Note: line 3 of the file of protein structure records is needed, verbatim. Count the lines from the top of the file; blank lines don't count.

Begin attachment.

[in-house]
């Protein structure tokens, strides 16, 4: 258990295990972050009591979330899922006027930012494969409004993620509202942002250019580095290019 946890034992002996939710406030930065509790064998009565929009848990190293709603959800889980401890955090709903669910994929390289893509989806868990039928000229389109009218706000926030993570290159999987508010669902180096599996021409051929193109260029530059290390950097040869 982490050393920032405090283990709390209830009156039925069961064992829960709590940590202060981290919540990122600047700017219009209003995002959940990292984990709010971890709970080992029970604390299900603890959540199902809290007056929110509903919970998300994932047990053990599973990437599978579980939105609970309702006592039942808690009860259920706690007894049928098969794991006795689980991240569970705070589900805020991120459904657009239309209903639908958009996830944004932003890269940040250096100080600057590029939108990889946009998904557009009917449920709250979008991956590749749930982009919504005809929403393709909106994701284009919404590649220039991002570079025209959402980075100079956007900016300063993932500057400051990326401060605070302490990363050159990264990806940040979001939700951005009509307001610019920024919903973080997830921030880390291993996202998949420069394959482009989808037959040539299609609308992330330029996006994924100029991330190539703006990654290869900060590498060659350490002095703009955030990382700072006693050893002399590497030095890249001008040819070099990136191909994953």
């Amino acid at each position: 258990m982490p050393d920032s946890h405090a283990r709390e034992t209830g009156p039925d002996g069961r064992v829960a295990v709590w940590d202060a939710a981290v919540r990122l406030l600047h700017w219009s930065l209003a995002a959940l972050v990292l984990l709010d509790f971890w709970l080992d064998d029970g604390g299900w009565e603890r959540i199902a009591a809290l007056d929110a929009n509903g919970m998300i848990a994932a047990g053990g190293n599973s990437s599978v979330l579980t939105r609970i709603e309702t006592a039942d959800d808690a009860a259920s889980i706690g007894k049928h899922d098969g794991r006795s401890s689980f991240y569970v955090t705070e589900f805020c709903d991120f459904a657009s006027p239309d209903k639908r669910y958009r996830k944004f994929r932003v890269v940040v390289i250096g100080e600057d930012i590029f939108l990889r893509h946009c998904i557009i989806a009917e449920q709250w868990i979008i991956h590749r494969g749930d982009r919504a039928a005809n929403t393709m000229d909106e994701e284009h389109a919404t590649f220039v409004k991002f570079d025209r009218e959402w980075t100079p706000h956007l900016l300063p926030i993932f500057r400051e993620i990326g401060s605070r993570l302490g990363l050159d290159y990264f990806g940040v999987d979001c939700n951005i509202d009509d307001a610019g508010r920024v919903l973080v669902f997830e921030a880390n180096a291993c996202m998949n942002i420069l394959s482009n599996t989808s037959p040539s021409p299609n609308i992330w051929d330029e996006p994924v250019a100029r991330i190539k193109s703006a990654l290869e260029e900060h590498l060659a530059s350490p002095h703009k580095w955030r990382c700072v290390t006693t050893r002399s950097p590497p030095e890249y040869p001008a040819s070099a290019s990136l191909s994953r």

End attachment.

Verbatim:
């Amino acid at each position: 258990m982490p050393d920032s946890h405090a283990r709390e034992t209830g009156p039925d002996g069961r064992v829960a295990v709590w940590d202060a939710a981290v919540r990122l406030l600047h700017w219009s930065l209003a995002a959940l972050v990292l984990l709010d509790f971890w709970l080992d064998d029970g604390g299900w009565e603890r959540i199902a009591a809290l007056d929110a929009n509903g919970m998300i848990a994932a047990g053990g190293n599973s990437s599978v979330l579980t939105r609970i709603e309702t006592a039942d959800d808690a009860a259920s889980i706690g007894k049928h899922d098969g794991r006795s401890s689980f991240y569970v955090t705070e589900f805020c709903d991120f459904a657009s006027p239309d209903k639908r669910y958009r996830k944004f994929r932003v890269v940040v390289i250096g100080e600057d930012i590029f939108l990889r893509h946009c998904i557009i989806a009917e449920q709250w868990i979008i991956h590749r494969g749930d982009r919504a039928a005809n929403t393709m000229d909106e994701e284009h389109a919404t590649f220039v409004k991002f570079d025209r009218e959402w980075t100079p706000h956007l900016l300063p926030i993932f500057r400051e993620i990326g401060s605070r993570l302490g990363l050159d290159y990264f990806g940040v999987d979001c939700n951005i509202d009509d307001a610019g508010r920024v919903l973080v669902f997830e921030a880390n180096a291993c996202m998949n942002i420069l394959s482009n599996t989808s037959p040539s021409p299609n609308i992330w051929d330029e996006p994924v250019a100029r991330i190539k193109s703006a990654l290869e260029e900060h590498l060659a530059s350490p002095h703009k580095w955030r990382c700072v290390t006693t050893r002399s950097p590497p030095e890249y040869p001008a040819s070099a290019s990136l191909s994953r």